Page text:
Three lawyers who worked to overturn Donald Trump’s 2020 defeat pleaded guilty in the past week in Georgia state court: Sidney Powell for illegally accessing voting equipment after the election, Kenneth Chesebro for gathering fake electors who would cast illegitimate votes for Trump, and Jenna Ellis for lying to lawmakers about voter fraud. They could be powerful witnesses in the prosecutions of Trump and two other attorneys, Rudy Giuliani and John Eastman.
After their bizarre roles in the post-2020 farce, it’s easy to forget that Powell and Chesebro, at least, are highly experienced lawyers. Before Powell threatened to “release the Kraken” on Trump’s behalf and claimed Venezuela’s Hugo Chavez was manipulating U.S. election results long after his death, she spent 10 years as a federal prosecutor. Chesebro holds a law degree from Harvard and worked on the Bush v. Gore 2000 election case (on Gore’s side!).
Their guilty pleas remind us of the dangers of flying too close to the sun. The glamor of the Oval Office, the media glare, and chance for 15 minutes of fame affect people powerfully. Because they could not resist that pull, Powell, Chesebro, and Ellis (and Giuliani, and Eastman . . . ) now join a club of lawyers who disgraced themselves in service of an unscrupulous president.
As a young lawyer in the Nixon administration, John Dean was a duty officer carrying out the Watergate cover-up. When things spun out of control, Dean warned Nixon that “some people are going have to go to jail” if the president continued to bury the facts
“Who?” Nixon asked.
“I think I could.”
Nixon assured his young aide that could never happen, because “you are a lawyer, you are a counsel.” Dean found out the hard way that was wrong, serving time even after he told the nation about Nixon’s crimes. Describing the conversation later, Dean said of Nixon, “He clearly wanted to engage in criminal behavior and he would blame everybody but himself.” (Dean, for his part, is now a reliable advocate for democracy. He has conducted legal ethics training for attorneys, with his own experience serving as a cautionary tale.)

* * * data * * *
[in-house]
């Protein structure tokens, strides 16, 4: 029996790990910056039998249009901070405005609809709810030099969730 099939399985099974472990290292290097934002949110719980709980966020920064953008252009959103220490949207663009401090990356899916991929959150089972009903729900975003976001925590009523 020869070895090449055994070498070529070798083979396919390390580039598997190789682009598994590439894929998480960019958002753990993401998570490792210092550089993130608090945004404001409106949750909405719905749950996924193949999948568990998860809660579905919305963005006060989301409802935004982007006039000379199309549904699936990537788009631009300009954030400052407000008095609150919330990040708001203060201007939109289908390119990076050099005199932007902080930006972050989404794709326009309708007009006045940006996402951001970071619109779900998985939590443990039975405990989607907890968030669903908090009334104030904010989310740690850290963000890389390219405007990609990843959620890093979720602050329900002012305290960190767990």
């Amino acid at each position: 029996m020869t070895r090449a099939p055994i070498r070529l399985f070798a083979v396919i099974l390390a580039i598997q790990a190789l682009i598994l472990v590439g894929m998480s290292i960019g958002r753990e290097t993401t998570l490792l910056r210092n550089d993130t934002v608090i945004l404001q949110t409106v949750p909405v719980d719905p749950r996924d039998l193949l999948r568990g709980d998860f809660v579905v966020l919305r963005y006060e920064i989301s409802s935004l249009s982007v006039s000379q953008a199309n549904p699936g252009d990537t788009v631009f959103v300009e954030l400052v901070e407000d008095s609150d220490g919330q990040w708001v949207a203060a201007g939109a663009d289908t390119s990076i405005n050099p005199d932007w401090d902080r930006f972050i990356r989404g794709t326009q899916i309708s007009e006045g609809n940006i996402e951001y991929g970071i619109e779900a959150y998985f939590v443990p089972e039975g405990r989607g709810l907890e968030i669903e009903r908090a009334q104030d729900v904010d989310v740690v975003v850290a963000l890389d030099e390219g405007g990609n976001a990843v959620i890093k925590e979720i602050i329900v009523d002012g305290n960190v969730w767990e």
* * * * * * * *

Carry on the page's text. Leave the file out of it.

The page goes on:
Trump is likewise blaming everyone but himself. He now claims Powell was never his attorney. That’s not true — she was officially on his legal team, and even after the engagement formally ended she remained in contact with him. In any event, the absence of an attorney-client relationship will not save Trump from prosecution. Powell, Chesebro, and Ellis are going to talk, and I doubt Trump will like what they have to say.
The downfalls of Sidney Powell, Kenneth Chesebro, and Jenna Ellis are also an important reminder to lawyers everywhere that the attorney-client relationship is not a license to break the law, and bar membership is not a guarantee of immunity. Even the attorney-client privilege — one of the strongest bars on evidence collection in U.S. law — falls away when a client uses his lawyer in furtherance of a crime.
It’s no wonder a veritable who’s who of high-profile attorneys has reportedly rebuffed Trump’s attempts to enlist their services. The presidency has powerful magnetism, but the repulsive power of prison is even stronger.